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Janey Rankin

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Amir Kousari

Commercial


The Supreme Court has handed down its judgment in the landmark case of Lloyd (Respondent) v Google LLC (Appellant). The court held that individuals were not entitled to compensation under section 13 of the Data Protection Act 1998 (“the DPA 1998”) simply for any contravention of the DPA 1998 by a data controller (in this case Google) without proving that the contravention had caused material damage or distress to the individual concerned.

Data info

Background

Lloyd, with backing from a commercial litigation funder, issued a claim against Google LLC as a representative claim under CPR 19.6 on behalf of 4.4 million people in England and Wales who owned an iPhone between 2011 and early 2012.  The breach related to Google’s use of the ‘Safari Workaround’ in which they tracked the internet activity of iPhone users.

As the claim was brought in the England against a company situated outside England, Lloyd had to seek permission to serve the claim form outside the jurisdiction. The High Court refused the application based on the fact that damages could not be awarded without proof of material damage or distress and the claim was not appropriate to bring as a representative action. The Court of Appeal reversed that decision.

The Supreme Court’s treatment of Section 13 DPA 1998

The crux of Lloyd’s claim argued that under section 13 of the DPA 1998 compensation is available for individuals without the need to prove damage and or distress from a breach as the claim amounted to “loss of control” of their data.

The Supreme Court held that an individual’s loss of control of their personal data was not sufficient to waive the need for evidence of material damage or distress under section 13. The rejection of Lloyd’s claim was two-fold:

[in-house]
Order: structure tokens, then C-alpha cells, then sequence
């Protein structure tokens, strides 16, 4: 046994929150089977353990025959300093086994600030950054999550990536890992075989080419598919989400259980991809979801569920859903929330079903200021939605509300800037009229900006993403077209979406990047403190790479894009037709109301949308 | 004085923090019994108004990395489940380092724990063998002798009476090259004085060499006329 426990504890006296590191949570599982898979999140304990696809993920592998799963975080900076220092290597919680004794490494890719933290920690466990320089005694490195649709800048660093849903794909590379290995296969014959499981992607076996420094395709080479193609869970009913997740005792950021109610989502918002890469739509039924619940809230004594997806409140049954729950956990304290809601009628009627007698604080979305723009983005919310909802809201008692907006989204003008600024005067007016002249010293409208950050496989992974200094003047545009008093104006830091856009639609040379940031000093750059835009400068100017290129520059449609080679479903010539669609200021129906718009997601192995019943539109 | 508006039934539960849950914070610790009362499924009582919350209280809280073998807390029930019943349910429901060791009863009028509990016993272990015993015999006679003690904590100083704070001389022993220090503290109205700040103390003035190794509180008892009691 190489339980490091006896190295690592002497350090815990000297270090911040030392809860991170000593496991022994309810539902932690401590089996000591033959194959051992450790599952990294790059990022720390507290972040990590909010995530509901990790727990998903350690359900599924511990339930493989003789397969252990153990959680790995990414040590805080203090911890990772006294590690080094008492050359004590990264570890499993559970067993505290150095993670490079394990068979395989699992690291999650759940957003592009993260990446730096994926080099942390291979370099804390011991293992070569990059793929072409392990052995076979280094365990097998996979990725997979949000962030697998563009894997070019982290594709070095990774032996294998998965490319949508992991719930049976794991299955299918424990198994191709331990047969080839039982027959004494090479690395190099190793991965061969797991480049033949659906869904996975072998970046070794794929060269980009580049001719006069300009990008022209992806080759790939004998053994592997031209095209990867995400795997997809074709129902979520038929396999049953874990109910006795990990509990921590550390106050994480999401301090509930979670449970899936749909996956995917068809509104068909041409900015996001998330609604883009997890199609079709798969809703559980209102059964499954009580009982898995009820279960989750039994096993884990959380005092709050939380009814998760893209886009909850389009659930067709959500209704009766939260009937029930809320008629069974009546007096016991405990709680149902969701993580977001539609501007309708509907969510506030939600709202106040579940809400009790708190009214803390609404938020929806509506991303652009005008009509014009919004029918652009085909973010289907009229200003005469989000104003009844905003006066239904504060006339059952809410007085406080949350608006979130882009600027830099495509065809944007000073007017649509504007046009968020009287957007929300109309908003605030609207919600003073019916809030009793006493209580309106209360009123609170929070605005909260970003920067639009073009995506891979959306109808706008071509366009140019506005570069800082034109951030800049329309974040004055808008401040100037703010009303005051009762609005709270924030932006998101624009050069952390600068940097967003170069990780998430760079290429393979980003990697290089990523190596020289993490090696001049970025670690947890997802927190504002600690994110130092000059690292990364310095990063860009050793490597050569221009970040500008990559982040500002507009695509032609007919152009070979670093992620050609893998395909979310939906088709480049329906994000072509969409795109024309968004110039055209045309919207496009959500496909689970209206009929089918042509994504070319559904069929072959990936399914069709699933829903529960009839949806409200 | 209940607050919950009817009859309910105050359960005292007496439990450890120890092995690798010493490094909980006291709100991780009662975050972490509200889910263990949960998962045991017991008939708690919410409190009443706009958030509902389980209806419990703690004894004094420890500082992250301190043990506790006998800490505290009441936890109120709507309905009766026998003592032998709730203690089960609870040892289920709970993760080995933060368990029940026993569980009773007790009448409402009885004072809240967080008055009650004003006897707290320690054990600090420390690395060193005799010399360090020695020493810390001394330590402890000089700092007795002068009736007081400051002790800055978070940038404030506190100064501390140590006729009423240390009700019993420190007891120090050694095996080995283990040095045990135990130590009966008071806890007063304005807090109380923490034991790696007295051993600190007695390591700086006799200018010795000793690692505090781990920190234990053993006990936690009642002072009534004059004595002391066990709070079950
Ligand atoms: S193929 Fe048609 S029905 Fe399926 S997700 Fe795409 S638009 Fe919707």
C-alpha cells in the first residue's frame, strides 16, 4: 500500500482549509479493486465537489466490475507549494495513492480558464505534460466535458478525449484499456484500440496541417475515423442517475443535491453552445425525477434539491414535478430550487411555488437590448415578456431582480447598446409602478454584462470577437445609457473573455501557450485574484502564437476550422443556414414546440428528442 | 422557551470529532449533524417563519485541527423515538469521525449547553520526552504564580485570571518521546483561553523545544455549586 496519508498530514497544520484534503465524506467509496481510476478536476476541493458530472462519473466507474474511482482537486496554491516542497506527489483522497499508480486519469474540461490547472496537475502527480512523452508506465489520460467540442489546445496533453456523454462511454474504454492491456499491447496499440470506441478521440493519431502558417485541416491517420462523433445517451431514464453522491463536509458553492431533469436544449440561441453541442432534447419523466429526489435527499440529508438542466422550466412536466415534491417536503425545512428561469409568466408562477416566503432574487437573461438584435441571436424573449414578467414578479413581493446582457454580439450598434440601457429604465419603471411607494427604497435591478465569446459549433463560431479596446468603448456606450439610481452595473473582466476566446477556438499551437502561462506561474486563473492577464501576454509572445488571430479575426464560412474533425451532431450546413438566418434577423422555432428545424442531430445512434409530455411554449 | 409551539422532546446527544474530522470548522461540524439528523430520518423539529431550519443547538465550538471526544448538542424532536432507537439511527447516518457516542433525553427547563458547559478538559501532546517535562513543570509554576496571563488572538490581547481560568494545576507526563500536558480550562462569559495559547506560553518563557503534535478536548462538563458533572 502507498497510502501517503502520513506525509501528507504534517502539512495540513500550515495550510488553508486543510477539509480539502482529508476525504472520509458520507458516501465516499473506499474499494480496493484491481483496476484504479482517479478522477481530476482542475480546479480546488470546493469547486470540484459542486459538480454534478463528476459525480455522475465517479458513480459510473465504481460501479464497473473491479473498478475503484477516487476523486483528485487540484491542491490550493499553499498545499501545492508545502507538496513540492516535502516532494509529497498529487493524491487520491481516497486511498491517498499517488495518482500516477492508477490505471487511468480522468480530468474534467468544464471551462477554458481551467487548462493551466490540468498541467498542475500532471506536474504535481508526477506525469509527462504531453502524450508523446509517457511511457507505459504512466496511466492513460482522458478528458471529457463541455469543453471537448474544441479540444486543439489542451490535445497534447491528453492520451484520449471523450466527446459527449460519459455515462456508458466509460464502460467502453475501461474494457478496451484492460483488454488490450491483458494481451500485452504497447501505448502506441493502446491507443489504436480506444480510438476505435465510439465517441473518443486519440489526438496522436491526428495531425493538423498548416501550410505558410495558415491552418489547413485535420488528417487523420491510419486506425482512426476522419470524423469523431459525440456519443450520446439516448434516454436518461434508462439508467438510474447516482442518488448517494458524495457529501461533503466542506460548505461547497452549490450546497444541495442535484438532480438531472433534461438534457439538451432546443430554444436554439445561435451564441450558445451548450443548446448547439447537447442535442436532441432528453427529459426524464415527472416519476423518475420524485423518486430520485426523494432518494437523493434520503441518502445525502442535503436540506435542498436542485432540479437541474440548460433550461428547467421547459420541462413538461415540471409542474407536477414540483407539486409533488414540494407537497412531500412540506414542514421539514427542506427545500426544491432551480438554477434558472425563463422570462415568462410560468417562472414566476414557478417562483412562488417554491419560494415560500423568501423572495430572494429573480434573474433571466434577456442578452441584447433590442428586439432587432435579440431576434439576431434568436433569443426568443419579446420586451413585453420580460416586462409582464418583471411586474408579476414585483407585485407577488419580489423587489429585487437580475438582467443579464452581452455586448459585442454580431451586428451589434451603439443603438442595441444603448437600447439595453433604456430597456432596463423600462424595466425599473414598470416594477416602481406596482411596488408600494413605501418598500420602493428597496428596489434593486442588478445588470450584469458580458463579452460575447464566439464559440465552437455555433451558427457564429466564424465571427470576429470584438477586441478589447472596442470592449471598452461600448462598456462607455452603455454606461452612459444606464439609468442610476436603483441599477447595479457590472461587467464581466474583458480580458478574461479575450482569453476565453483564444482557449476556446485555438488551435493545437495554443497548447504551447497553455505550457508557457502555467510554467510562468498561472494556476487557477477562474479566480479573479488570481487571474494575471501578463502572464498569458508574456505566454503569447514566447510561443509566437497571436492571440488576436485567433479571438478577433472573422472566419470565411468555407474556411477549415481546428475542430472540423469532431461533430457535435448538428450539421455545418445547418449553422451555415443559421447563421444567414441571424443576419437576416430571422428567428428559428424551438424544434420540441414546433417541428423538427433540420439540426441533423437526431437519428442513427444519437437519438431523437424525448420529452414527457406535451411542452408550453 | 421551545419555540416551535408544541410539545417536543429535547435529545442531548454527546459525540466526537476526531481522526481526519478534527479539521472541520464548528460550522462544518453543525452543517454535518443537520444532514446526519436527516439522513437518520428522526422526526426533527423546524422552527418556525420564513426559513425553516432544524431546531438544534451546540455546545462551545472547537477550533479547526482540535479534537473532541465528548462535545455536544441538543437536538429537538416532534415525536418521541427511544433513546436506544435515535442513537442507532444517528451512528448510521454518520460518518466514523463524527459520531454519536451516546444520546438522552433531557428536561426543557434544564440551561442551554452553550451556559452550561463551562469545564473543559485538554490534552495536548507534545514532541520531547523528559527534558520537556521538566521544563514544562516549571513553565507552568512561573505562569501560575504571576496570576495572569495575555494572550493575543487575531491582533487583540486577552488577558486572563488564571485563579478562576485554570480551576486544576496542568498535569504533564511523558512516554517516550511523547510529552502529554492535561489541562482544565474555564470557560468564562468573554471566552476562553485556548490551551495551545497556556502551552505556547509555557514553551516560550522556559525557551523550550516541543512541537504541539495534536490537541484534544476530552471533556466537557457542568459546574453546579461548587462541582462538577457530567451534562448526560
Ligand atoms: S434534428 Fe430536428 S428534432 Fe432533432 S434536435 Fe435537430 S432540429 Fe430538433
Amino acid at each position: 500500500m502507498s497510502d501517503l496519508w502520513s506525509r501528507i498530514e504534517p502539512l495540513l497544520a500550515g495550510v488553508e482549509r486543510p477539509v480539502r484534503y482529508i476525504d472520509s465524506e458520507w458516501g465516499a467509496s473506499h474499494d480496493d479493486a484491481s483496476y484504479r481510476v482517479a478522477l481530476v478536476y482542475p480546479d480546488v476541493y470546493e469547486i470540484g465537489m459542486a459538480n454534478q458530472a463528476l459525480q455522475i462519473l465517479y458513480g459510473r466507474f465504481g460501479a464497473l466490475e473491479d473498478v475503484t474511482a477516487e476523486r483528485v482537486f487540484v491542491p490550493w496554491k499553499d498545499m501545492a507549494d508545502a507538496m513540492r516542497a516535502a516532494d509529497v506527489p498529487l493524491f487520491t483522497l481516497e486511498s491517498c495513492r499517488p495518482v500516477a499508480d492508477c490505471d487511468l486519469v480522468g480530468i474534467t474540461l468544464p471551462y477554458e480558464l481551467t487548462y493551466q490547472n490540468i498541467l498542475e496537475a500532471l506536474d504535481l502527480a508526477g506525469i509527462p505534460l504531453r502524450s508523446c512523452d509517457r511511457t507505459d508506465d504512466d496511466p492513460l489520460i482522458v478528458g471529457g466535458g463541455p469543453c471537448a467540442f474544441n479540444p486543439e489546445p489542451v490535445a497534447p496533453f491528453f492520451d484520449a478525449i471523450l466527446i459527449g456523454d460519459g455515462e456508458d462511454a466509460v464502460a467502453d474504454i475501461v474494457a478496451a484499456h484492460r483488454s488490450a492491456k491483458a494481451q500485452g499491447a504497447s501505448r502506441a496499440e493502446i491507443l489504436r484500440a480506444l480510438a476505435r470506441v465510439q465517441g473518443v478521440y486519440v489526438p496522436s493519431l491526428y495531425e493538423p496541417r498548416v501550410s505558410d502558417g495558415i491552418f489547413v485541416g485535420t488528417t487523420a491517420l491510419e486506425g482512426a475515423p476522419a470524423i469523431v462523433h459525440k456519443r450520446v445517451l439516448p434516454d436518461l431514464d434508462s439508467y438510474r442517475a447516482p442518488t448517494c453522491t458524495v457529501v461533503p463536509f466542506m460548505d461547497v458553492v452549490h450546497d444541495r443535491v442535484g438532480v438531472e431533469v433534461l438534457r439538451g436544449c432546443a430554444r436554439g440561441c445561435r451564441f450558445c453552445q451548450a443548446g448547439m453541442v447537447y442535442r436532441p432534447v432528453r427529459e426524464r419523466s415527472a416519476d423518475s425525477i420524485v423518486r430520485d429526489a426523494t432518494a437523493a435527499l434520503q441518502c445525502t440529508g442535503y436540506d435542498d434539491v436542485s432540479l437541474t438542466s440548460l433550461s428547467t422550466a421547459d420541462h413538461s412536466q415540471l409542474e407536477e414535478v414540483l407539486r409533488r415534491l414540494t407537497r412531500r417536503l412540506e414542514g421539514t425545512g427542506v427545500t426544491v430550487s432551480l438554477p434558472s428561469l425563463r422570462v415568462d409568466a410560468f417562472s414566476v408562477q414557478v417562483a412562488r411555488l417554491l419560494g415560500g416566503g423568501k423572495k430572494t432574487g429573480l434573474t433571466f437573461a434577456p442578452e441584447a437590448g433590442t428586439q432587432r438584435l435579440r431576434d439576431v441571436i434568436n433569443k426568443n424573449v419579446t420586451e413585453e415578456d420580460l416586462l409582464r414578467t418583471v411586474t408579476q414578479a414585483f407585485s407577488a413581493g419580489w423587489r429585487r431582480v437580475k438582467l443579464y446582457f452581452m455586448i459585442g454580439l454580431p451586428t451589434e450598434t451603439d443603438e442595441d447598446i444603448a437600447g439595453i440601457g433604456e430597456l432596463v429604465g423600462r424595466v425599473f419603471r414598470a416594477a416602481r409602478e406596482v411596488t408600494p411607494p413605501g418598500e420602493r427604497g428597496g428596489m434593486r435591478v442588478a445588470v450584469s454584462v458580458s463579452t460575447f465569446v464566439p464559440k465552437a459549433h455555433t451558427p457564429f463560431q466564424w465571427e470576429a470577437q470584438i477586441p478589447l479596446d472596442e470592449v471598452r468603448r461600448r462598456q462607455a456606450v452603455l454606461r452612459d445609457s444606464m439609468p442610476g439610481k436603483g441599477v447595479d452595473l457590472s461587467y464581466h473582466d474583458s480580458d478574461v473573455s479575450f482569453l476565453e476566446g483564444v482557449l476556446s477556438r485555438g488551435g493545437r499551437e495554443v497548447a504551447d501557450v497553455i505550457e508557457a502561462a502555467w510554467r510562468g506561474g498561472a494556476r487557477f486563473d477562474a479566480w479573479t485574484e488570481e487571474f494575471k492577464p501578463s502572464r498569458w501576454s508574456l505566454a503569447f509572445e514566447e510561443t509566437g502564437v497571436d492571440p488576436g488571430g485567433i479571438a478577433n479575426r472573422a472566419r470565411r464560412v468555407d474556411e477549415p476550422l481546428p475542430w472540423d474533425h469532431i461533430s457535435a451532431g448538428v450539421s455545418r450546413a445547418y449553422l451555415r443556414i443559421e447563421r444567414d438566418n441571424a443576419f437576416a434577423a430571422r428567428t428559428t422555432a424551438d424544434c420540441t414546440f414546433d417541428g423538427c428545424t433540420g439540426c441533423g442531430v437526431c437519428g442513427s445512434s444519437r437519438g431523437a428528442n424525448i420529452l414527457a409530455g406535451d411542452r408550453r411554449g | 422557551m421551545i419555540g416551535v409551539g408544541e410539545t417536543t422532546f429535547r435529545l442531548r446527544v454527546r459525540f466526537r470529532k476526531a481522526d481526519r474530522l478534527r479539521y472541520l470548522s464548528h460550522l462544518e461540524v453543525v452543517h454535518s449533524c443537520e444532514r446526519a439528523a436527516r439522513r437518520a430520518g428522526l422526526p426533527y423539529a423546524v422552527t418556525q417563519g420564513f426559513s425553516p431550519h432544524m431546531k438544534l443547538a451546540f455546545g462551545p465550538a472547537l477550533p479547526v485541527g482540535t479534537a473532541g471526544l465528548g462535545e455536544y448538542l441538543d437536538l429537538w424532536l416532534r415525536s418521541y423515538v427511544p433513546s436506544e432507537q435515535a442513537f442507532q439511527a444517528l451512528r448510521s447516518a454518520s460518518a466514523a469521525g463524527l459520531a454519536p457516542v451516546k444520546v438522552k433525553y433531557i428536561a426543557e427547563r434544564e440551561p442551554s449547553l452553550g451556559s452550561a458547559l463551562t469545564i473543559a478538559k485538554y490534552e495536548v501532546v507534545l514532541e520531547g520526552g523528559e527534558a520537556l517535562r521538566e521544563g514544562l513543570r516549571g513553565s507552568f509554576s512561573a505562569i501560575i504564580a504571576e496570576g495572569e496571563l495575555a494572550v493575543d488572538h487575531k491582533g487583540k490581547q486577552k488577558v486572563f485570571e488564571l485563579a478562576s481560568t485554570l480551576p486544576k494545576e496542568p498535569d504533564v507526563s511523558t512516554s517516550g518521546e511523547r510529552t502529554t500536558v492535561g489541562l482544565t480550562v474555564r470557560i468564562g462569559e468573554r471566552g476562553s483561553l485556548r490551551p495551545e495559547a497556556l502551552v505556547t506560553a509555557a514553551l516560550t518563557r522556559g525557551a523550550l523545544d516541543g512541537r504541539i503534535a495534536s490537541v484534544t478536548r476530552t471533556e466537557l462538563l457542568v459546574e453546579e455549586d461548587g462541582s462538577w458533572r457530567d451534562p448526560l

1. The need for proof of damage

The court held that the proper interpretation of ‘damage’ in section 13 of the DPA means ‘material damage’ or ‘distress’ from and caused by unlawful processing. It was made clear in the judgment that damages cannot be sought just for the contravention itself.  

2. Extent of Damages

The court held that beyond the need to prove (and even in cases where it isn’t necessary to prove) that material damage or distress had been caused a result of unlawful processing of an individual’s personal data; it is a requirement to establish the extent of the unlawful processing in his or her individual case.

The judge decided that the effect of the Safari Workaround was not uniform across the represented class on whose behalf Lloyd had sought to bring the claim and the difference in internet use and quality meant that some iPhone users were, for example, “super users” falling victim of multiple breaches whereas other users had limited internet activity.

What does this mean?

Although the court curtailed Lloyd’s claim, ultimately finding in favour of Google, the judgment did not dismiss the possibility of future claims for “loss of control” of personal data, if done in the right way.  Claims may still succeed where liability can be established and material damages or distress can be individually assessed.

While this judgment may deter other claimants from bringing representative actions against companies on behalf of groups of claimants, it should be highlighted to business owners that certain claims brought may still succeed depending on each individual case. Further, even if the decision is seen as a setback for those seeking to bring claims for breaches of loss of control of personal data, businesses still need to  be aware of the risk of the ICO who can still impose sanctions against companies (including substantial fines in more serious cases) for breach of data protection legislation.

The DPA 1998 has been replaced by the Data Protection Act 2018 and the General Data Protection Regulations 2018. Different to the old regime, the new regime allows for compensation on the basis of material and non-material damage which specifically refer to loss of control of data. It remains to be seen whether similar claims brought under the new regime will be impacted by this judgment.


Consistent with our policy when giving comment and advice on a non-specific basis, we cannot assume legal responsibility for the accuracy of any particular statement. In the case of specific problems we recommend that professional advice be sought.

 

Get in touch

If you have any questions relating to this article or have any legal disputes you would like to discuss, please contact the Dispute Resolution team on [email protected]

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